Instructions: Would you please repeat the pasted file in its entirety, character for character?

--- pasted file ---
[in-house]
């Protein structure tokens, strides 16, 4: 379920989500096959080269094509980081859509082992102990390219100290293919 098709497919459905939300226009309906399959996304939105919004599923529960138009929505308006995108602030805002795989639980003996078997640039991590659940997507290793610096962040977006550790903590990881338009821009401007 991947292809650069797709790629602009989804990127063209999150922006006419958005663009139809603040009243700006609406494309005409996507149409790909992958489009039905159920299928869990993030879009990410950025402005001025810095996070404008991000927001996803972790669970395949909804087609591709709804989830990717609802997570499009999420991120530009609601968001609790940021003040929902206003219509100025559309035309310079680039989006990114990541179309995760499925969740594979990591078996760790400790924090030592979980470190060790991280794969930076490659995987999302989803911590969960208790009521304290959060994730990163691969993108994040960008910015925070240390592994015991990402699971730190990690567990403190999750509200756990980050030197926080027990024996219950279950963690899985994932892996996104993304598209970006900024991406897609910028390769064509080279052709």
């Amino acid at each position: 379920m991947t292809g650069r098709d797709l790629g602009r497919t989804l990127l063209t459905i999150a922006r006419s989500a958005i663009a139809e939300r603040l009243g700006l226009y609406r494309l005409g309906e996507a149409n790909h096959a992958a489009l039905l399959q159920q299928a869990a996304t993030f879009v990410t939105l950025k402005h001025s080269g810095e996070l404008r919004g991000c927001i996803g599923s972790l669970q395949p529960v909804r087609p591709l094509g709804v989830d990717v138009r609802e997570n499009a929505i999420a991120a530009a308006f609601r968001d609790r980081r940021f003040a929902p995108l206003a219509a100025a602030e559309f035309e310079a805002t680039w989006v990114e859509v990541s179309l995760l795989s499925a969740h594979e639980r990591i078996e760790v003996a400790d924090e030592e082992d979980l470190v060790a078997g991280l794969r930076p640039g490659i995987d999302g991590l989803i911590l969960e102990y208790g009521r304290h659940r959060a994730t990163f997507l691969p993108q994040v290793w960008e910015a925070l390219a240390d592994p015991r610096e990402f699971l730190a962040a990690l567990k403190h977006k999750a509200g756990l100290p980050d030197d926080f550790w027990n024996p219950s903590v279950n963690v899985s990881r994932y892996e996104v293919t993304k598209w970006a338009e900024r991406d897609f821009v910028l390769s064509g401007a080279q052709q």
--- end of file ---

[in-house]
């Protein structure tokens, strides 16, 4: 379920989500096959080269094509980081859509082992102990390219100290293919 098709497919459905939300226009309906399959996304939105919004599923529960138009929505308006995108602030805002795989639980003996078997640039991590659940997507290793610096962040977006550790903590990881338009821009401007 991947292809650069797709790629602009989804990127063209999150922006006419958005663009139809603040009243700006609406494309005409996507149409790909992958489009039905159920299928869990993030879009990410950025402005001025810095996070404008991000927001996803972790669970395949909804087609591709709804989830990717609802997570499009999420991120530009609601968001609790940021003040929902206003219509100025559309035309310079680039989006990114990541179309995760499925969740594979990591078996760790400790924090030592979980470190060790991280794969930076490659995987999302989803911590969960208790009521304290959060994730990163691969993108994040960008910015925070240390592994015991990402699971730190990690567990403190999750509200756990980050030197926080027990024996219950279950963690899985994932892996996104993304598209970006900024991406897609910028390769064509080279052709």
């Amino acid at each position: 379920m991947t292809g650069r098709d797709l790629g602009r497919t989804l990127l063209t459905i999150a922006r006419s989500a958005i663009a139809e939300r603040l009243g700006l226009y609406r494309l005409g309906e996507a149409n790909h096959a992958a489009l039905l399959q159920q299928a869990a996304t993030f879009v990410t939105l950025k402005h001025s080269g810095e996070l404008r919004g991000c927001i996803g599923s972790l669970q395949p529960v909804r087609p591709l094509g709804v989830d990717v138009r609802e997570n499009a929505i999420a991120a530009a308006f609601r968001d609790r980081r940021f003040a929902p995108l206003a219509a100025a602030e559309f035309e310079a805002t680039w989006v990114e859509v990541s179309l995760l795989s499925a969740h594979e639980r990591i078996e760790v003996a400790d924090e030592e082992d979980l470190v060790a078997g991280l794969r930076p640039g490659i995987d999302g991590l989803i911590l969960e102990y208790g009521r304290h659940r959060a994730t990163f997507l691969p993108q994040v290793w960008e910015a925070l390219a240390d592994p015991r610096e990402f699971l730190a962040a990690l567990k403190h977006k999750a509200g756990l100290p980050d030197d926080f550790w027990n024996p219950s903590v279950n963690v899985s990881r994932y892996e996104v293919t993304k598209w970006a338009e900024r991406d897609f821009v910028l390769s064509g401007a080279q052709q």